The Philadelphia 76ers followed up an impressive showing last season – if not for a bounced-in Kawhi Leonard buzzer beater, they’d have been in overtime of game seven of the second round of the playoffs with a chance to go to the Eastern Conference Finals. Since that moment, though, not much has gone right.
The team let Jimmy Butler go in free agency in the offseason, only to see him lead a young Miami Heat team past them in the standings. They let J.J. Reddick go as well, and haven’t been able to replace him with consistent perimeter threats. They signed Al Horford to a big contract in the offseason, only to later realize Horford is not a good fit next to Joel Embiid. They signed Tobias Harris to a max contract, locking him in as a core member of the team despite his lack of defensive abilities. They saw star Ben Simmons struggle with serious injuries all season. Coach Brett Brown’s rotations and in-game decisions were often lacking.
So when Philadelphia’s season came to an end unceremoniously with a first-round sweep by the Boston Celtics, it wasn’t surprising that Brown was immediately fired as coach. Even if all of the team’s troubles can’t be pinned on Brown, they’re a team with stars locked into long contracts who are hard to trade. So if you can’t do much to shake up a stagnant roster, changes usually start with hiring a new coach.
The Sixers will have no shortage of candidates to replace Brown. Lakers assistant Jason Kidd and Clippers assistant Tyronn Lue are among the most commonly mentioned names for any coaching vacancy in the league. Brown’s assistant, Ime Udoka, has long been one of the most respected assistants in the league, so if the team is interested in making a more subtle change, he would be a good bet to get a chance. The Sixers would also be wise to consider Stan Van Gundy. Van Gundy has had success coaching talented big men – Shaquille O’Neal, Dwight Howard, Andre Drummond, and Blake Griffin – plus he’s been able to win with quirky rosters, so he might not be intimidated by Philadelphia’s mess.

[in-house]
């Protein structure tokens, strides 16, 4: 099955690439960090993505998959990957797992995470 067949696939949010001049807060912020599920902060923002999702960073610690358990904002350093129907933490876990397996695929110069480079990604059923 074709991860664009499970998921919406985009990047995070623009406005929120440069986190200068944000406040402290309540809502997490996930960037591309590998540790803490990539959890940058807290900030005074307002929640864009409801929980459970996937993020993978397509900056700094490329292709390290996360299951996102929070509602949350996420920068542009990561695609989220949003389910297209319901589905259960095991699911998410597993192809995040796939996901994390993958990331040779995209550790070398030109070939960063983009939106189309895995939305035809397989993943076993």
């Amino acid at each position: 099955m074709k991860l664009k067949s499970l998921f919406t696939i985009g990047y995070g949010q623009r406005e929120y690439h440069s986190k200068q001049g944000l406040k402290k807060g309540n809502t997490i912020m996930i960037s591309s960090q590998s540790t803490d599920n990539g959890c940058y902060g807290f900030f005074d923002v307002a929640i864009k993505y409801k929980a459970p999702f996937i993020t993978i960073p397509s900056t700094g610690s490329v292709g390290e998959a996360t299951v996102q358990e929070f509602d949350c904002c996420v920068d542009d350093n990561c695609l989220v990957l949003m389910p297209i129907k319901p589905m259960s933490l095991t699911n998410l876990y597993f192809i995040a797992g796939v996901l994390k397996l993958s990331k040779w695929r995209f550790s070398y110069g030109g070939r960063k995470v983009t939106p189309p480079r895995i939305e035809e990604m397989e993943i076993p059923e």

There will be plenty of rumors about what, exactly, Philadelphia will do with that roster – speculation will be centered on whether or not they should trade one of their stars, Embiid or Simmons. Both are young All-Stars, even with their significant injury histories, though, and would be hard to get equal value for in a trade. Instead, expect the Sixers to make more modest changes.
Horford is the surest bet to be playing elsewhere next season. His sister even bluntly said that Horford doesn’t play well with Embiid during the playoffs. Horford is signed to an expensive contract for three more seasons, though, and he’s coming off of his worst NBA season. He’s also in his 30s and at an age where he could be sharply declining. To get rid of him, the Sixers will likely have to attach a draft pick or other incentive for a team to take him.
The other question the team will have to answer is whether or not Harris is their long-term answer as a third star next to Embiid and Simmons. Harris is productive – he's a solid shooter and creative offensive player. But he’s not a strong defender or rebounder, and he’s paid like a superstar. He’d also be difficult to trade, but he did have a productive season, so he wouldn't be quite as hard for the team to rid itself of as Horford.
Philadelphia’s season ended chaotically, but there’s little reason for panic. They were among the East’s best teams just a year ago, and the two players who were key to that run – Embiid and Simmons – are just now entering their primes. Reconfiguring the supporting cast and hiring a coach who can manage the team’s quirks better should have them right back in contention next season.